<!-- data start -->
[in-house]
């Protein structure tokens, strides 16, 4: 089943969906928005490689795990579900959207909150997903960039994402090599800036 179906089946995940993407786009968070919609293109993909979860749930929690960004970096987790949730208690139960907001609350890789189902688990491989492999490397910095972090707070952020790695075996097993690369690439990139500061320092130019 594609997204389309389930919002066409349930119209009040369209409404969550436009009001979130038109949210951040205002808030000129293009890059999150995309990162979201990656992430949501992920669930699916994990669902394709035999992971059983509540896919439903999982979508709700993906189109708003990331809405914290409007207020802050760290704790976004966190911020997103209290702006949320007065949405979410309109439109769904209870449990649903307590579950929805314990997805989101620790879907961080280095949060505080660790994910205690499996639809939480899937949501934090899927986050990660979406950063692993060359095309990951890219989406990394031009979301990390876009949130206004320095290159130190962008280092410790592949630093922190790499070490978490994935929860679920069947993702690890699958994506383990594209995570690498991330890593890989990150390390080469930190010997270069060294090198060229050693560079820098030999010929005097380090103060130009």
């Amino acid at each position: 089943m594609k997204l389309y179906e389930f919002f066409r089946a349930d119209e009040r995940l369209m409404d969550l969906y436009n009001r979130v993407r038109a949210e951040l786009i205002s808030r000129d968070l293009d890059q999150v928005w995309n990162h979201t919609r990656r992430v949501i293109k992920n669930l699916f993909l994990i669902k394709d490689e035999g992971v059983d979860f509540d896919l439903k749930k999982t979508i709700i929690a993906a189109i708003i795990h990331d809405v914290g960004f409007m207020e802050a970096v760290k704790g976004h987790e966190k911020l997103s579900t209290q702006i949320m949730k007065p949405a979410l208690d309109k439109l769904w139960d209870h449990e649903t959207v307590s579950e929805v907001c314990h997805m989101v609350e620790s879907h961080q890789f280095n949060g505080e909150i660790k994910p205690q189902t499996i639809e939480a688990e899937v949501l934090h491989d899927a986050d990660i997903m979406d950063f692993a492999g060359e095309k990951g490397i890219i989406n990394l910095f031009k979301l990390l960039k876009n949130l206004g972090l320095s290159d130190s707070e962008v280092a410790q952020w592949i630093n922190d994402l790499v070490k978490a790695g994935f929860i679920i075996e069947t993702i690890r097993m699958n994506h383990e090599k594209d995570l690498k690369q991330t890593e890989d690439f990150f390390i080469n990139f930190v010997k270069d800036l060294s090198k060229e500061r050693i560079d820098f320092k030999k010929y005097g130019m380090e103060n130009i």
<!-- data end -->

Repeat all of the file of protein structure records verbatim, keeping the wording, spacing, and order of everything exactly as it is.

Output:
[in-house]
């Protein structure tokens, strides 16, 4: 089943969906928005490689795990579900959207909150997903960039994402090599800036 179906089946995940993407786009968070919609293109993909979860749930929690960004970096987790949730208690139960907001609350890789189902688990491989492999490397910095972090707070952020790695075996097993690369690439990139500061320092130019 594609997204389309389930919002066409349930119209009040369209409404969550436009009001979130038109949210951040205002808030000129293009890059999150995309990162979201990656992430949501992920669930699916994990669902394709035999992971059983509540896919439903999982979508709700993906189109708003990331809405914290409007207020802050760290704790976004966190911020997103209290702006949320007065949405979410309109439109769904209870449990649903307590579950929805314990997805989101620790879907961080280095949060505080660790994910205690499996639809939480899937949501934090899927986050990660979406950063692993060359095309990951890219989406990394031009979301990390876009949130206004320095290159130190962008280092410790592949630093922190790499070490978490994935929860679920069947993702690890699958994506383990594209995570690498991330890593890989990150390390080469930190010997270069060294090198060229050693560079820098030999010929005097380090103060130009």
């Amino acid at each position: 089943m594609k997204l389309y179906e389930f919002f066409r089946a349930d119209e009040r995940l369209m409404d969550l969906y436009n009001r979130v993407r038109a949210e951040l786009i205002s808030r000129d968070l293009d890059q999150v928005w995309n990162h979201t919609r990656r992430v949501i293109k992920n669930l699916f993909l994990i669902k394709d490689e035999g992971v059983d979860f509540d896919l439903k749930k999982t979508i709700i929690a993906a189109i708003i795990h990331d809405v914290g960004f409007m207020e802050a970096v760290k704790g976004h987790e966190k911020l997103s579900t209290q702006i949320m949730k007065p949405a979410l208690d309109k439109l769904w139960d209870h449990e649903t959207v307590s579950e929805v907001c314990h997805m989101v609350e620790s879907h961080q890789f280095n949060g505080e909150i660790k994910p205690q189902t499996i639809e939480a688990e899937v949501l934090h491989d899927a986050d990660i997903m979406d950063f692993a492999g060359e095309k990951g490397i890219i989406n990394l910095f031009k979301l990390l960039k876009n949130l206004g972090l320095s290159d130190s707070e962008v280092a410790q952020w592949i630093n922190d994402l790499v070490k978490a790695g994935f929860i679920i075996e069947t993702i690890r097993m699958n994506h383990e090599k594209d995570l690498k690369q991330t890593e890989d690439f990150f390390i080469n990139f930190v010997k270069d800036l060294s090198k060229e500061r050693i560079d820098f320092k030999k010929y005097g130019m380090e103060n130009i």